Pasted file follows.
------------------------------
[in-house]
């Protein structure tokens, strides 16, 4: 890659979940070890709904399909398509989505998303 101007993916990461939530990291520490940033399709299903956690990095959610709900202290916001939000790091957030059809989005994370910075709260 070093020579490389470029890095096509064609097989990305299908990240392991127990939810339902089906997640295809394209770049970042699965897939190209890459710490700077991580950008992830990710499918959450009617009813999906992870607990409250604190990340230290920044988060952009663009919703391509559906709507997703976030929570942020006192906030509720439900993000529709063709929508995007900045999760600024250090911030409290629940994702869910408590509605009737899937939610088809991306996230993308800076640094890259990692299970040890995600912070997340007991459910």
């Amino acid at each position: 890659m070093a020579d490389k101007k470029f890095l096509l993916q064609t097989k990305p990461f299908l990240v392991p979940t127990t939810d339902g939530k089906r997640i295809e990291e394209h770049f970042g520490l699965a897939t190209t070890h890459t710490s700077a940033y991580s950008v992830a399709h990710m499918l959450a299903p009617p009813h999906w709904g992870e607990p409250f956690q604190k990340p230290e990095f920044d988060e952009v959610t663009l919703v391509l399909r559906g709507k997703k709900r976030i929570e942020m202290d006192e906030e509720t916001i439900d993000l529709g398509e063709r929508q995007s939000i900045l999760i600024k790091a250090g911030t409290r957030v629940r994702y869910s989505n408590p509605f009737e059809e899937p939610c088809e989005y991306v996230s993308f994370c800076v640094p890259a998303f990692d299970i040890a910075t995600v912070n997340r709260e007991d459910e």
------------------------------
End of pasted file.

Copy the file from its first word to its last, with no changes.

[in-house]
């Protein structure tokens, strides 16, 4: 890659979940070890709904399909398509989505998303 101007993916990461939530990291520490940033399709299903956690990095959610709900202290916001939000790091957030059809989005994370910075709260 070093020579490389470029890095096509064609097989990305299908990240392991127990939810339902089906997640295809394209770049970042699965897939190209890459710490700077991580950008992830990710499918959450009617009813999906992870607990409250604190990340230290920044988060952009663009919703391509559906709507997703976030929570942020006192906030509720439900993000529709063709929508995007900045999760600024250090911030409290629940994702869910408590509605009737899937939610088809991306996230993308800076640094890259990692299970040890995600912070997340007991459910």
């Amino acid at each position: 890659m070093a020579d490389k101007k470029f890095l096509l993916q064609t097989k990305p990461f299908l990240v392991p979940t127990t939810d339902g939530k089906r997640i295809e990291e394209h770049f970042g520490l699965a897939t190209t070890h890459t710490s700077a940033y991580s950008v992830a399709h990710m499918l959450a299903p009617p009813h999906w709904g992870e607990p409250f956690q604190k990340p230290e990095f920044d988060e952009v959610t663009l919703v391509l399909r559906g709507k997703k709900r976030i929570e942020m202290d006192e906030e509720t916001i439900d993000l529709g398509e063709r929508q995007s939000i900045l999760i600024k790091a250090g911030t409290r957030v629940r994702y869910s989505n408590p509605f009737e059809e899937p939610c088809e989005y991306v996230s993308f994370c800076v640094p890259a998303f990692d299970i040890a910075t995600v912070n997340r709260e007991d459910e």